Cold Krispy Kreme Closes

On Friday, on the cusp of Raleigh’s biggest tourism weekend in history, the Krispy Kreme location at City Plaza closed. The site, which only sold room temperature, unfresh doughnuts, was reported to stay open thru the All-Star weekend. However when the biggest fans of flat round things were swarming, KK folded, passing up one last opportunity to make money in a city-subsidized facility. The Peace/Person location will remain open.

Like we couldn’t see this one coming from a mile away. The appeal of Krispy Kreme lies in their hot, fresh product. The greasy, room temperature product has never been appealing, and was set for failure in City Plaza from the getgo. Had the chain focused on delivering hot, glazed doughnuts instead of variety at that site, there was ample opportunity for success. I still adamantly feel that a small, Hot Doughnuts Now stand in the RBC Center would be a booming success.

So what is next for this site? Success in City Plaza will not come from sales during special events. There aren’t many of these kinds of events and the plaza is not interesting enough to be the hangout the city was hoping it would be. It is the business that can attract a steady stream of customers from lunch thru the afternoon that will make it. For sure, the easiest slam dunk is a good, basic, hamburger or taco stand. This facility is essentially a food truck, so the aim should be to serve quick food that is good. Only Burger or Char-Grill would do well in this site because good burgers sell; period. Another idea is a taco stand featuring good ingredients. Chubbys and Los Cuates could handle the job. Food from Fonda Y Birrieria Jalisco would be even better (just get a better name!). The beauty of a taco stand is that it would attract tons of traffic during non-peak hours. There are many like me who could eat a good taco appetizer at any hour of the day.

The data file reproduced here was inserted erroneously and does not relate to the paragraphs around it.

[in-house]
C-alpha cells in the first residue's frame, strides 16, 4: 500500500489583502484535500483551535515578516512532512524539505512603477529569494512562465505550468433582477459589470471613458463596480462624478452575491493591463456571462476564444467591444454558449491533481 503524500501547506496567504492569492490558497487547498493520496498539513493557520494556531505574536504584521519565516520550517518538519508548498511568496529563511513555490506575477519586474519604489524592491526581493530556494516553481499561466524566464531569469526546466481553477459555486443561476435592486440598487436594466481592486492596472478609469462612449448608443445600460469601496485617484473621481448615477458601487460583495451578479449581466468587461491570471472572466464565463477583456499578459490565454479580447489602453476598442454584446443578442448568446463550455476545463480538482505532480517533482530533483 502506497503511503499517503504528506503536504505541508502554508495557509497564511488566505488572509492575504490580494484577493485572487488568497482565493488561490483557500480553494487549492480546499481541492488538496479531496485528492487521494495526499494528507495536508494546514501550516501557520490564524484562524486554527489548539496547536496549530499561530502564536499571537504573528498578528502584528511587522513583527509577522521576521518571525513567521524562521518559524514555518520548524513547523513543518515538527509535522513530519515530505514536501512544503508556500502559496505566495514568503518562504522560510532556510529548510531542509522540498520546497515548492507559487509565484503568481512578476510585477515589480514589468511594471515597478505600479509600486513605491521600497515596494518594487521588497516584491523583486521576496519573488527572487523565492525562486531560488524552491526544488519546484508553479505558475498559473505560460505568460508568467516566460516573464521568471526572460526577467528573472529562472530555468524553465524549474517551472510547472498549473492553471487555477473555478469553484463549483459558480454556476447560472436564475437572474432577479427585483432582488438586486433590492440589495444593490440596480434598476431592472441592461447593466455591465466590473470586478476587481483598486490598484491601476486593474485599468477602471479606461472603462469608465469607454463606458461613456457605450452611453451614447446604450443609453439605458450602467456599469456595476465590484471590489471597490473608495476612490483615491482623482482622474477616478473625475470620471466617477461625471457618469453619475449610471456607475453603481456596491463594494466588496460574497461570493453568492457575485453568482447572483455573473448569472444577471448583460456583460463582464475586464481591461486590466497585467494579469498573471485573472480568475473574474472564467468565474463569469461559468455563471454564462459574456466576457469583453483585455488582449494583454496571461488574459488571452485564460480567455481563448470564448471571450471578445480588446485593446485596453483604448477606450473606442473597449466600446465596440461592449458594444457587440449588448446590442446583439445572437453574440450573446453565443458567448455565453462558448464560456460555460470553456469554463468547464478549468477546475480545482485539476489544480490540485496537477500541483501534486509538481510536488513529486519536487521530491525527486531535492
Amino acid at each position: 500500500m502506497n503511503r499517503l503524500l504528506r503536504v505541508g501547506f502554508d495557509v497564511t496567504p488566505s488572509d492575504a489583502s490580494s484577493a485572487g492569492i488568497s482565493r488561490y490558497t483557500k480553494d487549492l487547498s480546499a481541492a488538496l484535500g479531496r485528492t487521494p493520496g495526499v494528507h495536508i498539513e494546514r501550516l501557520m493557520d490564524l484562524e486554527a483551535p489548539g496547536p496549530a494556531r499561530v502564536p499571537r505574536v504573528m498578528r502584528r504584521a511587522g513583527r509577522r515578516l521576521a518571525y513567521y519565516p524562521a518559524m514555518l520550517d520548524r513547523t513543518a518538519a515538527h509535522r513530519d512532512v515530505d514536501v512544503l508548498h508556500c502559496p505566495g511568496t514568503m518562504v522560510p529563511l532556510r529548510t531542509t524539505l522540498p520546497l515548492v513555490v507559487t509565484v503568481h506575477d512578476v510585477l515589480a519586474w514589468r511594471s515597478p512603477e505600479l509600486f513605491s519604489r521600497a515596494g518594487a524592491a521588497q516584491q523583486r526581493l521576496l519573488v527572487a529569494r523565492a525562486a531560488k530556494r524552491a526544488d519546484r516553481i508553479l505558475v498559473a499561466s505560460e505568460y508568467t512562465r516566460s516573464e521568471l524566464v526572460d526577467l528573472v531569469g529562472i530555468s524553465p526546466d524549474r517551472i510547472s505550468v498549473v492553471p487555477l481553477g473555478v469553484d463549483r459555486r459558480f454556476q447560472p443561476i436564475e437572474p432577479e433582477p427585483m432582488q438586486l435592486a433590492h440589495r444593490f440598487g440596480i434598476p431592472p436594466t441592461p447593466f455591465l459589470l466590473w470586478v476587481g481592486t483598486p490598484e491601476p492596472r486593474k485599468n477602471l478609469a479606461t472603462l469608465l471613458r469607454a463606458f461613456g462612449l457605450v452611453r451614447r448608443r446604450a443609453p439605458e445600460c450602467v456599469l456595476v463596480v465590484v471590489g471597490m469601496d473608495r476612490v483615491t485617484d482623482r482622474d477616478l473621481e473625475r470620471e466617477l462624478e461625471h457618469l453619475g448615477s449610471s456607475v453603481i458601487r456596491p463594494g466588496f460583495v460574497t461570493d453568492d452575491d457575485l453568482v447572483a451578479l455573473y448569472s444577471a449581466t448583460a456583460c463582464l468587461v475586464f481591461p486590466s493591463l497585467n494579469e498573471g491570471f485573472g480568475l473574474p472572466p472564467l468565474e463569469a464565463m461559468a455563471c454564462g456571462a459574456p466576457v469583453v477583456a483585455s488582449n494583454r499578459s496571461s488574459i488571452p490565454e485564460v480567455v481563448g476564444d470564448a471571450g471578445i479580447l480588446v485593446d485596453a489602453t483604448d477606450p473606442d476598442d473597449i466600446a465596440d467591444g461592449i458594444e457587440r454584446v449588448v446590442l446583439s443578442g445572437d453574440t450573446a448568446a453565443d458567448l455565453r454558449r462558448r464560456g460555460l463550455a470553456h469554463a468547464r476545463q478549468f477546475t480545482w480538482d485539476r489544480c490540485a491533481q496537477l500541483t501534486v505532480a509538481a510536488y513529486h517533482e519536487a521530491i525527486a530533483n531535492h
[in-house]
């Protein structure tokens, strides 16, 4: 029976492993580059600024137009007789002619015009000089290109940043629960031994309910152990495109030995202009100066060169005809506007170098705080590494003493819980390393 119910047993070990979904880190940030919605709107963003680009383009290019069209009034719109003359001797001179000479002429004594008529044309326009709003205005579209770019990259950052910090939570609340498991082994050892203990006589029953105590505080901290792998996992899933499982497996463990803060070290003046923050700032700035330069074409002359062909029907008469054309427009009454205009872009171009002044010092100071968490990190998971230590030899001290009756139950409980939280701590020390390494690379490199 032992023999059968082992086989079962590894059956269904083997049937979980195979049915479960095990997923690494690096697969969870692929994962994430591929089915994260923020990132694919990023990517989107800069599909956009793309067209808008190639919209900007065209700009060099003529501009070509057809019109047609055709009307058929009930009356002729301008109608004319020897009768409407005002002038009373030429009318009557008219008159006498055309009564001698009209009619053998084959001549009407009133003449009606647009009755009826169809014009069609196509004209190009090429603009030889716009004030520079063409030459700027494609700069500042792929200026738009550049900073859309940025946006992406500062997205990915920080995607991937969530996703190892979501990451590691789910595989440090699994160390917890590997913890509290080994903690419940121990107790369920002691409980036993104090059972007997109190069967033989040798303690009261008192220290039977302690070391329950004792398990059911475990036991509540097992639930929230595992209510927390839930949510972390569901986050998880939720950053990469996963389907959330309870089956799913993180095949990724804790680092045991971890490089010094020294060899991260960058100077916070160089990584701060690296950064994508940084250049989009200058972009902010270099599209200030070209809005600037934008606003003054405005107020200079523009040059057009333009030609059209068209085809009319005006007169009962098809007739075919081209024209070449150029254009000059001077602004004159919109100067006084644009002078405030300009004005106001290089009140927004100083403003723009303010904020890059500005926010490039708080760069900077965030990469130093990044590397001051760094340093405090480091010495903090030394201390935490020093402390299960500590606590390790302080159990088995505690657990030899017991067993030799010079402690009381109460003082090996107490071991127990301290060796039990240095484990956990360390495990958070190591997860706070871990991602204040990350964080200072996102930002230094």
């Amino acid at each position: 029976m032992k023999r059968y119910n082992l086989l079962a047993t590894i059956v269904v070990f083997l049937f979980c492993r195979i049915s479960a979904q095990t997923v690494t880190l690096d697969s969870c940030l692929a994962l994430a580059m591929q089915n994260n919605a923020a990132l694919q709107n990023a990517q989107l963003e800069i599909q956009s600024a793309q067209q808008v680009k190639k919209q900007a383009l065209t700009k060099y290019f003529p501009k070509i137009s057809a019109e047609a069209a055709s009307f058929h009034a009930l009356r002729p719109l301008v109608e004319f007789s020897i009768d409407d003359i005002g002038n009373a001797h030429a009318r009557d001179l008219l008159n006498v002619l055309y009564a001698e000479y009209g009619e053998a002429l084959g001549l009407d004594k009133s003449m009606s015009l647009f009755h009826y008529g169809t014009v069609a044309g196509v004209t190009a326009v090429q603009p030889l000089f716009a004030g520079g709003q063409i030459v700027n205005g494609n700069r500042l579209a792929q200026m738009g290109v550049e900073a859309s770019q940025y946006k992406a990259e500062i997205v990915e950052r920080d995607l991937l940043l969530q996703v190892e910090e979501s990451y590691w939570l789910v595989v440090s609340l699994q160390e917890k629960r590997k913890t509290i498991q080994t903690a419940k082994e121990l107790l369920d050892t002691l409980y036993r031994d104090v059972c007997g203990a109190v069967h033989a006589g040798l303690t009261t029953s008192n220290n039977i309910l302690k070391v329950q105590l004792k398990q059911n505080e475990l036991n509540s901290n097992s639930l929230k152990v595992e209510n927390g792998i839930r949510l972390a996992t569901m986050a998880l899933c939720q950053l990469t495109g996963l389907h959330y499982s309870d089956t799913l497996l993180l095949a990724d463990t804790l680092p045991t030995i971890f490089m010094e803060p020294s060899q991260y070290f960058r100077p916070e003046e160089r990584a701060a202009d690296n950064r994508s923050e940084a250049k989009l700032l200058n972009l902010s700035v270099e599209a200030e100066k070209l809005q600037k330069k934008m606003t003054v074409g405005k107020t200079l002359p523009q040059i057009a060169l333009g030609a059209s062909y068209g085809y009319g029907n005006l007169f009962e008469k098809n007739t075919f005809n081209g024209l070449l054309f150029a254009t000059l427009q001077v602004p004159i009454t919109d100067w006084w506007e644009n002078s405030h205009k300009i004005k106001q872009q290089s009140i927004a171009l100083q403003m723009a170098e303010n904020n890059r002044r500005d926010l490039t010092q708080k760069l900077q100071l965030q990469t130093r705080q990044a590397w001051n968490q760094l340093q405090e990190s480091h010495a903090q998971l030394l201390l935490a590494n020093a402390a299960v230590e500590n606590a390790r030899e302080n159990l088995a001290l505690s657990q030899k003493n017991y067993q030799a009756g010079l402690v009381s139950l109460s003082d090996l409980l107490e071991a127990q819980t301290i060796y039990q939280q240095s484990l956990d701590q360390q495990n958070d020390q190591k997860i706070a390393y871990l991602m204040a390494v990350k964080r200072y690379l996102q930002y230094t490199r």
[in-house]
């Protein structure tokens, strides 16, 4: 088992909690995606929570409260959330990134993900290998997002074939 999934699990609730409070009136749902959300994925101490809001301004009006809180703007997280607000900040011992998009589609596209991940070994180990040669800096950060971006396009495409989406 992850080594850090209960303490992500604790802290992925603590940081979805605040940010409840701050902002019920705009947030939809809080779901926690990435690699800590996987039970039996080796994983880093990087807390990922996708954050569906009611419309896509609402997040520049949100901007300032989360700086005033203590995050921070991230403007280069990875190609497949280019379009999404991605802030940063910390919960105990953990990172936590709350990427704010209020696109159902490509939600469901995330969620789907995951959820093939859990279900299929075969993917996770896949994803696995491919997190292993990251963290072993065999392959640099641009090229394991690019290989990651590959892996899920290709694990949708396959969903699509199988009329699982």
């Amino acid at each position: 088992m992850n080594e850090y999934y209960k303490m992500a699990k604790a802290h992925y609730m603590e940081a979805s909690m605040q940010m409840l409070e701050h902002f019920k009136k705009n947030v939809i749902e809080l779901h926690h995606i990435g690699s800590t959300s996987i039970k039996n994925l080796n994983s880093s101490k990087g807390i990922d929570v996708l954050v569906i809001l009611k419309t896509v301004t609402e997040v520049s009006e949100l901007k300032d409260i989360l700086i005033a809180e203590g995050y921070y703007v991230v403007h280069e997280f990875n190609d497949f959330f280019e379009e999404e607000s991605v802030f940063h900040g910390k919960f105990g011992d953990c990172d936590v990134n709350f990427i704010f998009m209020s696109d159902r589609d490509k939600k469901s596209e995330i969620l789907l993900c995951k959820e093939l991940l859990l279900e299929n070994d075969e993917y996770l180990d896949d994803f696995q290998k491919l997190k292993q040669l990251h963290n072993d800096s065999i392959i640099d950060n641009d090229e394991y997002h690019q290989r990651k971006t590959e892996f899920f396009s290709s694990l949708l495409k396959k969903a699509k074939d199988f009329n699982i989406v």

Raleigh now sits in a position similar, but on a smaller scale, to Atlanta’s once the Olympics was over. The long-awaited event has passed, and it is time for the City to get back to making Fayetteville Street a “sustainable” destination for residents on every day of the year. There still is important work to be done.


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  • ct Said:

    I lived in Atlanta for 13 years. Truth is, despite all the pro-downtown boosterism there — including the construction of a billion-dollar subway system — downtown Atlanta has captured perhaps 5% of the total job growth in the region since 1980.

    As to making downtown Raleigh sustainable, I expect the question of whether to continue making that a central point of the city’s agenda will be debated during the upcoming mayoral election. We’ll just have to see whether a pro-downtown policy continues. Given the political climate overall, I have my doubts that it will.